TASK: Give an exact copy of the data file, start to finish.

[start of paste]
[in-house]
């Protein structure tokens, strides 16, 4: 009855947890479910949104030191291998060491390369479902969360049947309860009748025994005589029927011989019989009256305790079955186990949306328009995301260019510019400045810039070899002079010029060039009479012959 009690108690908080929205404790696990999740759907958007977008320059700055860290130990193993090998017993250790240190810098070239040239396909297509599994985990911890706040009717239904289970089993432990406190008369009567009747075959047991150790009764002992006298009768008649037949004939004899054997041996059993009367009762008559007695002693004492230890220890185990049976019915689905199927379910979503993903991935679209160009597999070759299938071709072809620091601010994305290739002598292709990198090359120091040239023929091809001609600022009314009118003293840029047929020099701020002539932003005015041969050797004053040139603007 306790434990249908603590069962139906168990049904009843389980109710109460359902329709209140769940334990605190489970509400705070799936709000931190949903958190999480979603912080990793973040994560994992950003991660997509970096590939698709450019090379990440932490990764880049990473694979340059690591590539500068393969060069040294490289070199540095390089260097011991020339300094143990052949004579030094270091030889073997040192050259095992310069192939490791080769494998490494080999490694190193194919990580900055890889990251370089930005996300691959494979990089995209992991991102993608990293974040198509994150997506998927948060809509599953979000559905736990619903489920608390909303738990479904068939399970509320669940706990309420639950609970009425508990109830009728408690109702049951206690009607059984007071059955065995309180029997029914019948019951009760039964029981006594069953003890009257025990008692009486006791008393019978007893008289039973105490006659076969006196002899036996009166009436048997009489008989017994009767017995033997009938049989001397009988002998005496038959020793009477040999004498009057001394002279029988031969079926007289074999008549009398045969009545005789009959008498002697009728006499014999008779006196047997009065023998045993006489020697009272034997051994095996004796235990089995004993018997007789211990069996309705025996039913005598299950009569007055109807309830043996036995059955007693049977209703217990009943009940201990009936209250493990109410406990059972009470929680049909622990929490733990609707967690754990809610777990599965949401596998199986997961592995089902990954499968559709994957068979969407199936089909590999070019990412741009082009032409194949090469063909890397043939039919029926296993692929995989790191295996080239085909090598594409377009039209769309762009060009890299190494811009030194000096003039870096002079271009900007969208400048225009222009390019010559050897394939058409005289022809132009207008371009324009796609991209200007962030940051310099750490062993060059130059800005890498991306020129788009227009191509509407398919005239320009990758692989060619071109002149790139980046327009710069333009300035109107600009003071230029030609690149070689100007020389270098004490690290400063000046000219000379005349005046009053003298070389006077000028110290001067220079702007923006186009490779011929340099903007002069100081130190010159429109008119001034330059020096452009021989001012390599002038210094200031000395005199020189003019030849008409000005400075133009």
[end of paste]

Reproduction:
[in-house]
């Protein structure tokens, strides 16, 4: 009855947890479910949104030191291998060491390369479902969360049947309860009748025994005589029927011989019989009256305790079955186990949306328009995301260019510019400045810039070899002079010029060039009479012959 009690108690908080929205404790696990999740759907958007977008320059700055860290130990193993090998017993250790240190810098070239040239396909297509599994985990911890706040009717239904289970089993432990406190008369009567009747075959047991150790009764002992006298009768008649037949004939004899054997041996059993009367009762008559007695002693004492230890220890185990049976019915689905199927379910979503993903991935679209160009597999070759299938071709072809620091601010994305290739002598292709990198090359120091040239023929091809001609600022009314009118003293840029047929020099701020002539932003005015041969050797004053040139603007 306790434990249908603590069962139906168990049904009843389980109710109460359902329709209140769940334990605190489970509400705070799936709000931190949903958190999480979603912080990793973040994560994992950003991660997509970096590939698709450019090379990440932490990764880049990473694979340059690591590539500068393969060069040294490289070199540095390089260097011991020339300094143990052949004579030094270091030889073997040192050259095992310069192939490791080769494998490494080999490694190193194919990580900055890889990251370089930005996300691959494979990089995209992991991102993608990293974040198509994150997506998927948060809509599953979000559905736990619903489920608390909303738990479904068939399970509320669940706990309420639950609970009425508990109830009728408690109702049951206690009607059984007071059955065995309180029997029914019948019951009760039964029981006594069953003890009257025990008692009486006791008393019978007893008289039973105490006659076969006196002899036996009166009436048997009489008989017994009767017995033997009938049989001397009988002998005496038959020793009477040999004498009057001394002279029988031969079926007289074999008549009398045969009545005789009959008498002697009728006499014999008779006196047997009065023998045993006489020697009272034997051994095996004796235990089995004993018997007789211990069996309705025996039913005598299950009569007055109807309830043996036995059955007693049977209703217990009943009940201990009936209250493990109410406990059972009470929680049909622990929490733990609707967690754990809610777990599965949401596998199986997961592995089902990954499968559709994957068979969407199936089909590999070019990412741009082009032409194949090469063909890397043939039919029926296993692929995989790191295996080239085909090598594409377009039209769309762009060009890299190494811009030194000096003039870096002079271009900007969208400048225009222009390019010559050897394939058409005289022809132009207008371009324009796609991209200007962030940051310099750490062993060059130059800005890498991306020129788009227009191509509407398919005239320009990758692989060619071109002149790139980046327009710069333009300035109107600009003071230029030609690149070689100007020389270098004490690290400063000046000219000379005349005046009053003298070389006077000028110290001067220079702007923006186009490779011929340099903007002069100081130190010159429109008119001034330059020096452009021989001012390599002038210094200031000395005199020189003019030849008409000005400075133009």